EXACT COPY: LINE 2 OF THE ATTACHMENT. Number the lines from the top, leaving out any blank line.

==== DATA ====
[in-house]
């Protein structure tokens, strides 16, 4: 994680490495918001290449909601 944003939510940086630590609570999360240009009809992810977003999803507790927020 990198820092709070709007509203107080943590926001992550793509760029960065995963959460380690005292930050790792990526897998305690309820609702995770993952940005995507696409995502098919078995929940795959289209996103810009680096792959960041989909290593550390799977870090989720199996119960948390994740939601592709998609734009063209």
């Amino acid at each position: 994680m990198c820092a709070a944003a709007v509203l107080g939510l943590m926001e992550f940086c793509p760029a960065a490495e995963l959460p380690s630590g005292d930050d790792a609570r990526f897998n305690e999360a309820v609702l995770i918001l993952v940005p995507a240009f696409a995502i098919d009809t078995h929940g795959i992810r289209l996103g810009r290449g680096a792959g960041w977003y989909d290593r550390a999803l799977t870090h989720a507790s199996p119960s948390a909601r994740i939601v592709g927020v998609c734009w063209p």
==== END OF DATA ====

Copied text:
């Protein structure tokens, strides 16, 4: 994680490495918001290449909601 944003939510940086630590609570999360240009009809992810977003999803507790927020 990198820092709070709007509203107080943590926001992550793509760029960065995963959460380690005292930050790792990526897998305690309820609702995770993952940005995507696409995502098919078995929940795959289209996103810009680096792959960041989909290593550390799977870090989720199996119960948390994740939601592709998609734009063209």